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Golf Club Distance Charts for Seniors (Men vs Women by Age)

Golf Club Distance Charts for Seniors (Men vs Women by Age)

The distance we can hit a golf club is greatly affected by our age. As our bodies age, it’s hard to get the same distance from the shots you are hitting. 

Luckily advancements in equipment have made long distance possible for some players, but it’s always good to know where your game falls against the averages. 

The senior golf club distance charts show you how far you can expect to get a golf ball, based on your age. These distance charts are based upon an average swing speed for each category. 


Table of Contents

  • Below is a chart that shows how senior citizens typically score in each club.
  • These Estimates Will Be Affected by Factors

Below is a chart that shows how senior citizens typically score in each club.

The faster you swing your club, the easier it becomes to get more yardage on your holes. These distance charts for golf clubs are based upon the average swing speed for each age group. 

Chart for 50-59 year olds

The distance chart below is for male golfers aged 50-59 years old. It is based on an average swing speed with the driver of around 90 mph. The average swing speed for women is 70 mph. 

Club Men (Distance in Yards). Women (Distance in yards)
Driver 230 180
3 Wood 219 150
5 Wood 185 145
3 Hybrid 180 140
5 Iron 155 120
6 Iron 145 115
7 Iron 135 105
8 Iron 130 100
9 Iron 120 90
Pitching Wedge 110 85


Chart for 60-69 year olds

The golf club distance chart below is for seniors between 60 and 69 years of age. This chart uses a swing speed for men of around 80 mph. This age group has women golfers in the 60-70mph swing speed range. 

Club Men (Distance in Yards). Women (Distance in yards)
Driver 210 155
3 Wood 195 130
5 Wood 175 125
3 Hybrid 165 120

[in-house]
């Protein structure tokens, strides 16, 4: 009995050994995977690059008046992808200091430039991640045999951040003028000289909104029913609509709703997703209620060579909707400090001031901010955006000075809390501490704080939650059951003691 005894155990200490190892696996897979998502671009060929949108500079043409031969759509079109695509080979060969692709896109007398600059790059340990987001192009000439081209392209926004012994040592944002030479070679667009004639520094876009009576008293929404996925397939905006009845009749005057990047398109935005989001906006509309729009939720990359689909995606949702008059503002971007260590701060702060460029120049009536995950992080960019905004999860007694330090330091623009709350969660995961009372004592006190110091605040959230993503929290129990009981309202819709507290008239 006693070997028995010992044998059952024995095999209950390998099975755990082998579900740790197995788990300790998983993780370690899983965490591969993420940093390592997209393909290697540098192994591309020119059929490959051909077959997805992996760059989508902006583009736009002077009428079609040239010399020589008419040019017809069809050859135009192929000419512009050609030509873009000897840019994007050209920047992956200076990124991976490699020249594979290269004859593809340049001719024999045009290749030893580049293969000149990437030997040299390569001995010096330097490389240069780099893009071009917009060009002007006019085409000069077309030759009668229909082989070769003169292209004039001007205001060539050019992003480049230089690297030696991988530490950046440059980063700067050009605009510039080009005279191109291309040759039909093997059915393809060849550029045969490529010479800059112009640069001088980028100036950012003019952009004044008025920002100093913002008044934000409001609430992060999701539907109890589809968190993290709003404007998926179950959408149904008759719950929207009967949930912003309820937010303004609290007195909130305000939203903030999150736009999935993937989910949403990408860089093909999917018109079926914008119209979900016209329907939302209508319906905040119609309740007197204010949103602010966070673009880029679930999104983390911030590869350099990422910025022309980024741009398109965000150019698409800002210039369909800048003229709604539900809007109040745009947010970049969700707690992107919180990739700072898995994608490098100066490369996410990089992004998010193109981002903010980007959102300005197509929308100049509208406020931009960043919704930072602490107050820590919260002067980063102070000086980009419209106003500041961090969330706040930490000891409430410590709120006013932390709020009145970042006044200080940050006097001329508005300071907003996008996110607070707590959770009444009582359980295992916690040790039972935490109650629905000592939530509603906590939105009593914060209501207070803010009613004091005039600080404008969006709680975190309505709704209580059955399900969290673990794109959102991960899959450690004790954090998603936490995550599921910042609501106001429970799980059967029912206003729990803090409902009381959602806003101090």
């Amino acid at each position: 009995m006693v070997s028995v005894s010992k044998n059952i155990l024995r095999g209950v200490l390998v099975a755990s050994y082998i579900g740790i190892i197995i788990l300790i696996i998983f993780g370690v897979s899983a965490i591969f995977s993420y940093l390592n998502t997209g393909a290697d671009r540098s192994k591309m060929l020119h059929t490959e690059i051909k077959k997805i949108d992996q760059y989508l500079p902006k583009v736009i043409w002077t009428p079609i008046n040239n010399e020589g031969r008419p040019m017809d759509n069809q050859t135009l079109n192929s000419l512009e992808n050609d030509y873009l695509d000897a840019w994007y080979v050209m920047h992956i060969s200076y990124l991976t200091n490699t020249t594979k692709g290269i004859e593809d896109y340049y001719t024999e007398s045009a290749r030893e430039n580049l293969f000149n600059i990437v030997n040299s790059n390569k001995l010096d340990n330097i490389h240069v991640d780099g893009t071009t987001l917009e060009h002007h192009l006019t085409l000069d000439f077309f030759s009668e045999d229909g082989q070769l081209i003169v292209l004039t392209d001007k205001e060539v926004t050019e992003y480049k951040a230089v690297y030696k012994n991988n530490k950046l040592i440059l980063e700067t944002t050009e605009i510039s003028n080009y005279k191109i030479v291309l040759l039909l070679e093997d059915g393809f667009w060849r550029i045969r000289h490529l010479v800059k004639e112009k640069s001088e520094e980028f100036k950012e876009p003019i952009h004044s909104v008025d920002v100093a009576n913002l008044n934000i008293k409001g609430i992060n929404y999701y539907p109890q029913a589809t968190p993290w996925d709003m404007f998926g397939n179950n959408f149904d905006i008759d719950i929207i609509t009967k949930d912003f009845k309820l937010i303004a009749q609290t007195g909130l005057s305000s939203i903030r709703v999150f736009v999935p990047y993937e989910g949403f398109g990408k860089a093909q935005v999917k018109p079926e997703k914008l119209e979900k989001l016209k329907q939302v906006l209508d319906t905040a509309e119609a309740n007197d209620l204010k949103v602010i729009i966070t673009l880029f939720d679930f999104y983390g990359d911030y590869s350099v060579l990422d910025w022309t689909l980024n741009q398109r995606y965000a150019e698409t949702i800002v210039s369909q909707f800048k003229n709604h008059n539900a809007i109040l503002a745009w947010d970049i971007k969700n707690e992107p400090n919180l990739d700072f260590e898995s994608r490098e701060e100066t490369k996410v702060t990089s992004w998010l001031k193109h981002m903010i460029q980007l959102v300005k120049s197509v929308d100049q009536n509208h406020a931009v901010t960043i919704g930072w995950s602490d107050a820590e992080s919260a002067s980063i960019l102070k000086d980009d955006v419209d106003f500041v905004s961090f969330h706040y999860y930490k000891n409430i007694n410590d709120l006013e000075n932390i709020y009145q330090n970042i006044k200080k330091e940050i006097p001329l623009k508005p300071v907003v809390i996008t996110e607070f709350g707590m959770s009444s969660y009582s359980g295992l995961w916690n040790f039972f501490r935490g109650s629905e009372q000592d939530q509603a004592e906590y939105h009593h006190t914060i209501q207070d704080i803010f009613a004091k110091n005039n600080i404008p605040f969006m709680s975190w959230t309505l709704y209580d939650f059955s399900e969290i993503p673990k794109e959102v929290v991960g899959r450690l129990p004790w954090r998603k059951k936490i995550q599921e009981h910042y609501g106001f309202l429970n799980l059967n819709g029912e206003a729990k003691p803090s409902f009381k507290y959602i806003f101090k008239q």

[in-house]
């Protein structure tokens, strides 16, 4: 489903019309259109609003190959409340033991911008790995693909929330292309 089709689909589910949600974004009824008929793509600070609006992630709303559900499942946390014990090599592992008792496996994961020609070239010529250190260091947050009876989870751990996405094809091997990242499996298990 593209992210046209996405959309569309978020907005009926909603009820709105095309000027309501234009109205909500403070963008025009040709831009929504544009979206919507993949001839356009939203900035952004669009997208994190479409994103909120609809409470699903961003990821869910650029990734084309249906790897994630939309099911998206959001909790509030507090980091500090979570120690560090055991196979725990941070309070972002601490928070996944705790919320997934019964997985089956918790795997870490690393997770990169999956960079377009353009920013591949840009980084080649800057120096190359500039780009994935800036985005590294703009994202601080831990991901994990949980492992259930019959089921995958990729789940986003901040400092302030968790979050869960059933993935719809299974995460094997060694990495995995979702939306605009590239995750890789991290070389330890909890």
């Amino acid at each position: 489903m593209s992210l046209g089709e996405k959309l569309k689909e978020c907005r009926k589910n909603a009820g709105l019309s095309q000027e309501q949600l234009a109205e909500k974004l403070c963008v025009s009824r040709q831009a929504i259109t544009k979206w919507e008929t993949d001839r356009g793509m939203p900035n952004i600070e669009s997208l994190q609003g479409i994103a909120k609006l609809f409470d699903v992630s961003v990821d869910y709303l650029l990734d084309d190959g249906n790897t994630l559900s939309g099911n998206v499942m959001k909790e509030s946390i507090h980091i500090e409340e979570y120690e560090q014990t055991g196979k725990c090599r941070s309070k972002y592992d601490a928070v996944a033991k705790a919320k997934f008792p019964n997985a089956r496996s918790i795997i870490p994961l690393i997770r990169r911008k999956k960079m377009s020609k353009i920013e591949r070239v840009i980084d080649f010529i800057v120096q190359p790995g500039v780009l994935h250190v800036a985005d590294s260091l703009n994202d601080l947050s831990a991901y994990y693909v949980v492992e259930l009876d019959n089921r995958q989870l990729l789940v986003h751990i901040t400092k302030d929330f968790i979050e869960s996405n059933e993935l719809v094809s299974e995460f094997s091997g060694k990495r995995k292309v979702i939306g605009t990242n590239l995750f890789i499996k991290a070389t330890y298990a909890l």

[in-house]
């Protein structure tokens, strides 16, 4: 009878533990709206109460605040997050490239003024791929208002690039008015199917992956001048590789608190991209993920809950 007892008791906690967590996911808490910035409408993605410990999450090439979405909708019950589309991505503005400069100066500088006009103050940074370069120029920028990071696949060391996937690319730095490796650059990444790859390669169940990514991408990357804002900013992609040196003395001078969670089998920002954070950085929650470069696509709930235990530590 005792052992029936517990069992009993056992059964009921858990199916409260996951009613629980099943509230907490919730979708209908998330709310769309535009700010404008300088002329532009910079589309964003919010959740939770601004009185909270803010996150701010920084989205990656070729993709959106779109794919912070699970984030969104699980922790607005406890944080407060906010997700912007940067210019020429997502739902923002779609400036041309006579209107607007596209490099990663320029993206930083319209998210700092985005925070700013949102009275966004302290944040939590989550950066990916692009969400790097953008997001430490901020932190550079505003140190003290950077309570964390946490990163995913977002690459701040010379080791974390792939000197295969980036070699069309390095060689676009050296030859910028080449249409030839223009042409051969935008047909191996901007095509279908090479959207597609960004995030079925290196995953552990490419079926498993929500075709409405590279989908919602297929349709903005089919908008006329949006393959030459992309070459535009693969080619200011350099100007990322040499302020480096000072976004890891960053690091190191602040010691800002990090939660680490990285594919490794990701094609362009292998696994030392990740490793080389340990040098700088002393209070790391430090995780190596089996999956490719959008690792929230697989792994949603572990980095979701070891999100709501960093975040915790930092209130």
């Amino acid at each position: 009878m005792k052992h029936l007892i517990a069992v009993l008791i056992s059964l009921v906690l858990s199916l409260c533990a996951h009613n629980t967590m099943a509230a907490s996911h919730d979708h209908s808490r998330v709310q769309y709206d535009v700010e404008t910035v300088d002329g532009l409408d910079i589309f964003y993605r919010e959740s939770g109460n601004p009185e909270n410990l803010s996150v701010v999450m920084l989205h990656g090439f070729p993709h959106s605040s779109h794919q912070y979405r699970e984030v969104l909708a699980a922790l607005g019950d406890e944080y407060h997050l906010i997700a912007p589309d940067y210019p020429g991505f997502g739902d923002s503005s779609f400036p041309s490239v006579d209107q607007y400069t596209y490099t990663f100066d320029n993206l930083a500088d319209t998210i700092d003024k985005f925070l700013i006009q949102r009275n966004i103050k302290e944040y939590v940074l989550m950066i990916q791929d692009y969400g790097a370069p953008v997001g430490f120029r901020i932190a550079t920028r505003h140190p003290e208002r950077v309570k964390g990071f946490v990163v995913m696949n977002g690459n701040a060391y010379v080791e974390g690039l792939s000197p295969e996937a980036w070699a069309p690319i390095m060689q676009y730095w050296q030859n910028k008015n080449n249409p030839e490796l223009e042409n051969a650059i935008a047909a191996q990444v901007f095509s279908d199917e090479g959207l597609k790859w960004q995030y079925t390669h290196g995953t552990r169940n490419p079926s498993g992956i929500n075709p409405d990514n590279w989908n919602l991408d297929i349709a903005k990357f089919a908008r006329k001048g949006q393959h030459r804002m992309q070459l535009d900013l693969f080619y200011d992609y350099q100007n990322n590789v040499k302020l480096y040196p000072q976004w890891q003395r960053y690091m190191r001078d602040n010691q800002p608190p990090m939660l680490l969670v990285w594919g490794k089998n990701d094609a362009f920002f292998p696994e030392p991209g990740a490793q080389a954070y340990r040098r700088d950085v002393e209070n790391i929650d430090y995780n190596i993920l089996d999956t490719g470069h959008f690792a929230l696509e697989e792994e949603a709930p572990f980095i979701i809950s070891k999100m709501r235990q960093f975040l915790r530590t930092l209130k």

5 Iron 155 105
6 Iron 140 100
7 Iron 130 95
8 Iron 115 85
9 Iron 105 80
Pitching Wedge 100 75


Chart for 70-79-year-olds

Senior men aged 70-79 years old should expect a swing speed of 70 mph. For women golfers, the swing speed drops below 60 to 55 mph. 

Club Men (Distance in Yards). Women (Distance in Yards))
Driver 180 145
3 Wood 150 125
5 Wood 145 120
3 Hybrid 140 115
5 Iron 120 100
6 Iron 115 95
7 Iron 105 90
8 Iron 100 80
9 Iron 90 75
Pitching Wedge 85 70


Chart for 80+ Year Olds

Older golfers have a swing speed of 60 mph on average. Women, on the other hand, have a swing speed closer to 50 mph, and sometimes even as low at 45 mph. These averages are not the best, as some 80-year old golfers still get after the ball with extraordinary skill. 

Club Men (Distance in Yards). Women (Disability)Yards tance
Driver 155 135
3 Wood 130 115
5 Wood 125 105
3 Hybrid 120 100
5 Iron 105 90
6 Iron 100 85
7 Iron 95 75
8 Iron 85 65
9 Iron 80 60
Pitching Wedge 75 55


These Estimates Will Be Affected by Factors

Clubhead speed and accuracy are important factors in determining how far a golfer can hit the ball. Age plays a part, however. If you’re getting older and feel like you’re losing distance, you’re not alone. 

Our senior golf club distance chart focuses on age. However, there are a few other factors which can affect the distance of the shots that you can hit on the course. 

Accuracy in Your Strike